A collaborative approach is also important in other areas of risk, including security. Judy Whipple, Michigan State University, cites research on food supply chain risk that highlighted communication, process management, infrastructure management, and relationships with customers and suppliers as among the top security competencies. “Risk is any unintended consequence or outcome,” Whipple explains. “Levels of risk range from minor to catastrophic, but perhaps the hardest part of risk management is determining the likelihood of any given hazard occurring.”
Consequences may be easier to predict based on actual history. Dan Burges, director of consultancy and intelligence for FreightWatch International, a logistics security solutions provider based in Austin, Texas, addresses one catastrophic scenario in which a major pharmaceutical company incurred a $76-million theft loss. The total loss to the company was four or five times that number, including a drop in the company’s stock price.
But while the consequences can be quantified, the probability of any given scenario occurring is infinitesimal. “With no additional security, the risk of your cargo being stolen is 0.024 percent,” Burges notes.
That’s an overall number, he points out, and the actual risk will rise or fall based on the type of product, its current market, and its value. Thieves are stealing what consumers want to buy, Burges says, so the latest Apple iPhone, for example, carries a high theft risk.
Regional factors also come into play with theft risk. In Mexico, cargo theft is almost always a violent crime, while in the United States, less than two percent of cargo thefts are violent crimes. But the value of cargo stolen in the United States is $500,000, and closer to $10,000 per theft in Mexico. The United Kingdom and Western Europe also experience a higher rate of theft, but the value is smaller still— €$3,000 to €$4,000, says Burges. “Those crimes tend to be slash-and-grab thefts from curtain-sided vehicles or pilferage from distribution centers or at ports,” he adds.
With lean supply chains, disruptions of any sort can have a greater consequence. Weighing risks and determining which countermeasures to put in place, and at what cost, is a difficult decision. If you reduce risk by spending on countermeasures, you reduce shareholder value and operate at a higher cost than a competitor who does not, according to Walter Zinn, professor of logistics at Ohio State University.
“If you don’t spend on countermeasures and a catastrophic event happens, you will be judged on the quality of that decision— after the fact,” he adds.
Resilience: Contending With Volatility
Responding to channel volatility that is a result of market conditions, not a hazard, carries equal significance for supply chain management. Among the priorities for companies seeking better control are shorter order cycle times, faster new product introductions, improved demand management, and the ability to accelerate globalization, says Richard Douglass, global director, industry marketing for manufacturing and logistics/distribution, at IT solutions firm Sterling Commerce, Dublin, Ohio.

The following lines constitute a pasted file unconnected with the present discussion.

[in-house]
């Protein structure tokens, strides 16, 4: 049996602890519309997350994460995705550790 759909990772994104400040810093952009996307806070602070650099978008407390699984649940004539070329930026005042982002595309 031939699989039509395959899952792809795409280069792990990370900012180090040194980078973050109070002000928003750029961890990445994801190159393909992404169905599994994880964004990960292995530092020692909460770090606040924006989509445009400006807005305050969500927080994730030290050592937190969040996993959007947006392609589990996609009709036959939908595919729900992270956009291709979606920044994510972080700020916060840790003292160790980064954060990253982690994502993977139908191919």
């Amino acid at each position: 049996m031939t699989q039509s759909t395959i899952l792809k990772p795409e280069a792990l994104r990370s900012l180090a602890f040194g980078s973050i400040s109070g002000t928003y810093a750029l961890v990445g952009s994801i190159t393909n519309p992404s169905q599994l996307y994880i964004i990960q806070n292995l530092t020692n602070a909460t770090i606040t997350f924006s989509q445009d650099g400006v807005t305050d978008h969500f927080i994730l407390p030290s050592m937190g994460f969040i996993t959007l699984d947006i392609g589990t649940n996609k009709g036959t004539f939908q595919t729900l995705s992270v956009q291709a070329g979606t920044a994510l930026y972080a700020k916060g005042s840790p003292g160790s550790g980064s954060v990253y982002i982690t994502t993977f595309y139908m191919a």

While collaboration is an important strategy, it is more often manual or ad-hoc than it is automated, Douglass notes.
Transactional areas such as shipment status, inventory, and delivery information are likely to be automated, and larger companies with higher revenues are typically more automated. The amount of turbulence still affecting the economy is causing significant concern for supply risk, Douglass points out, and is leading companies to move from sole sourcing to multiple suppliers.
It is increasingly important to have the analytics that enable better decision-making, says Douglass. But an area where supply chain managers need to improve is scenario planning— assessing different alternatives based on risks.
“It’s like having different playbooks with different response profiles for different contingencies,” Douglass explains.
According to a recent Sterling Commerce/ IBM survey, companies have already cut costs and inventories and will begin to focus on agility and visibility. Visibility of real-time demand data and supplier risk information are “black holes” topping the list of concerns expressed by many executives who responded to the survey (see chart, page 50).
The emphasis on supplier relationship management and other priorities indicates that external processes are the greatest source of volatility risk, says the survey. That came across at many sessions and discussions during CSCMP’s conference. Reducing risk and managing volatility in the supply chain has become more than an enterprise approach, and efforts may finally be shifting to the supply chain— from end to end.